Drunk driving in Riverside or elsewhere in California can cause extra problems for anyone needing a license from the state to operate.
Business & Professions Code §490, with specified exceptions, enables any licensing board to discipline a licensee who has been convicted of a crime that is “substantially related to the qualifications, functions, or duties of the business or profession for which the license was issued.”
Business & Professions Code (B&P) §480 authorizes licensing boards to deny a license to an applicant based upon a conviction of a crime. A “no contest” plea or expungement order does not relieve a licensee from discipline or prevent denial of a license due to a conviction.
Many businesses, services and professions require licensing by the State of California. In order to obtain or renew such a license, the individuals are frequently asked if they have ever been convicted of a crime. The most important thing they can do is to answer the question honestly, but they should read the question carefully and just answer the question asked.
If the conviction has been expunged, they must still admit it (see P.C. §1203.4(a)), but they can indicate that it has been expunged. Some licensed professionals, such as physicians and pilots, have a duty to self-report criminal convictions to the licensing agency. Some agencies receive a report of any criminal conviction suffered by one of their licensees.
As for discipline, the licensing agencies review the facts and circumstances involved in the conduct underlying the criminal conviction (e.g., moderate or high blood-alcohol level; leaving the scene of an accident, etc.). The question is whether “the crime or act is substantially related to the qualifications, functions or duties of the business or profession for which application is made.” B&P §§480 (license denial) and 490 (license suspension or revocation). Each licensing agency is required to establish guidelines in this arena:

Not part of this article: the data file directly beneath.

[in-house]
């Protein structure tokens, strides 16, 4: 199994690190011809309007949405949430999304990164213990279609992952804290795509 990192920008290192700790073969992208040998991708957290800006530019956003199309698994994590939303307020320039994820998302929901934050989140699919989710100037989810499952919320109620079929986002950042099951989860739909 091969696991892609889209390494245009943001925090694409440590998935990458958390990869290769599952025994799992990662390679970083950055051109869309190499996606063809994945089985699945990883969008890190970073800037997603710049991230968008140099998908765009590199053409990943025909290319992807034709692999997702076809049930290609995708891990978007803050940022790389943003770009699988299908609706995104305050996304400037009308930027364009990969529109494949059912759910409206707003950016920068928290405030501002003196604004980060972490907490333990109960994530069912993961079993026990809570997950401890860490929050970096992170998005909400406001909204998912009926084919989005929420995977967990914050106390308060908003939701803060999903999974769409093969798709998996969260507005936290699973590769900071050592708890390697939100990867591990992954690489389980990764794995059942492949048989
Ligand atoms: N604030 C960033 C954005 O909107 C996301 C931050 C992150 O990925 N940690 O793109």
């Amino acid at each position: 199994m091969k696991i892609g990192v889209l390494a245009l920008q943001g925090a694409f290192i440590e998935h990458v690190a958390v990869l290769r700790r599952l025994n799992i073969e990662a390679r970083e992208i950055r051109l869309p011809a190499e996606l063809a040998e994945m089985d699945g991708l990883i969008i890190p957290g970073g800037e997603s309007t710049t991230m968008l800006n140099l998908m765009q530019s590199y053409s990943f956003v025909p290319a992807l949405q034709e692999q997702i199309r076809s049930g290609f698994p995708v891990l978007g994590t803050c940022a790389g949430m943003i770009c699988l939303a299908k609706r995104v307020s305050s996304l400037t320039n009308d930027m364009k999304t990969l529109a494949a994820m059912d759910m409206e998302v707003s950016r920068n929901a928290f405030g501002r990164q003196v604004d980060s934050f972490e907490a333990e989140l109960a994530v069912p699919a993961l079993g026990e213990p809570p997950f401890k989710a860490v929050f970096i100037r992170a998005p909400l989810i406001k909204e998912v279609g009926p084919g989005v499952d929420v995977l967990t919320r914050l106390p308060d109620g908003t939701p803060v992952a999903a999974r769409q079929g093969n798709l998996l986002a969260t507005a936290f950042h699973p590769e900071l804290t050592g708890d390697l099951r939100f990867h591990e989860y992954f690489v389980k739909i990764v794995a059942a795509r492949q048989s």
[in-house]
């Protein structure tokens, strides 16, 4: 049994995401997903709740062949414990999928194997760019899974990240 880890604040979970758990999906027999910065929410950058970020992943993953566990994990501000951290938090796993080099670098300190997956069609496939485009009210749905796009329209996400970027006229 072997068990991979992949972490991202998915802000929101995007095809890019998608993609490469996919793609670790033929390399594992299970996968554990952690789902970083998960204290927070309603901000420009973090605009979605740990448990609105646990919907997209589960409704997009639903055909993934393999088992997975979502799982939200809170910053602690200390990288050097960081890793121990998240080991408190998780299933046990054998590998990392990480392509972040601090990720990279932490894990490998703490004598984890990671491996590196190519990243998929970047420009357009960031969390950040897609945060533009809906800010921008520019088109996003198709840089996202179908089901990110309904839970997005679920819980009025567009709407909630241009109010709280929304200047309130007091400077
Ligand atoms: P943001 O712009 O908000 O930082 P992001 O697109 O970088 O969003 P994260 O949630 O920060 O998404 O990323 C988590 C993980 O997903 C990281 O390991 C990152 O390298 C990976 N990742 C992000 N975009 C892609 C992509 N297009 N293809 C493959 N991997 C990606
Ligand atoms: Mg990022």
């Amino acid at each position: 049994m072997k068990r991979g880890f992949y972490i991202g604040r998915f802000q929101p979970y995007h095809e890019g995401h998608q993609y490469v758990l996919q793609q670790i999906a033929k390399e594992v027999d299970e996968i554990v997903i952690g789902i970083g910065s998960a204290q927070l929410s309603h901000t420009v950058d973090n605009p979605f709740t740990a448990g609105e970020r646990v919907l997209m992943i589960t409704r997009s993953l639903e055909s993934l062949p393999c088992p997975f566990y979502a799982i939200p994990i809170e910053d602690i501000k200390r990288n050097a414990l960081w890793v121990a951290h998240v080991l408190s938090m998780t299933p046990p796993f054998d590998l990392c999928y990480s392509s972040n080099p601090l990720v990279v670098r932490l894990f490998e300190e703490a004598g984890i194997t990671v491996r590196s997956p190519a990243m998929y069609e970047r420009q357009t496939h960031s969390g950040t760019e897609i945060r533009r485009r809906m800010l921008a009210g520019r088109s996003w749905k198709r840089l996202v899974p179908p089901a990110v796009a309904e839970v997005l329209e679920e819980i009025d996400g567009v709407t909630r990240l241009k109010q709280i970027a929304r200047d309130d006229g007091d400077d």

Each board under the provisions of this code shall develop criteria to aid it, when considering the denial, suspension or revocation of a license, to determine whether a crime or act is substantially related to the qualifications, functions, or duties of the business or profession it regulates.
The agencies must “take into account all competent evidence of rehabilitation furnished by the applicant or licensee.” B&P §482. For this reason, it is helpful for the licensee to embark on a program of recovery right away and maintain verification of it.
As a trend, licensing boards appear more inclined to discipline licensees or deny licenses based upon drunk driving convictions in recent years. Although it is a matter of discretion depending upon the internal policies of a board, multiple DUI offenses are more likely to be problematic than a single offense. Most license discipline cases based upon DUI conviction alone result in a penalty less severe than revocation.
Always answer honestly! A licensee or license applicant can exacerbate the difficulties caused by a DUI conviction by failing to disclose a criminal conviction on a license application or license renewal form. No-contest pleas, expunged convictions, and People v. West pleas (defendant pled guilty but did not admit factual basis for plea) must be disclosed. Failure to disclose can constitute a more serious ground for discipline or denial of a license than the DUI conviction itself, as it bears upon the honesty and trustworthiness of the applicant or licensee and is closer in time to disciplinary proceedings than the conviction itself.
If you have been arrested for drunk driving in Riverside or elsewhere in Southern California and you have a professional or business license, you may wish to take extra care with your case. If you want our help, you may use the form to your right or contact us at:
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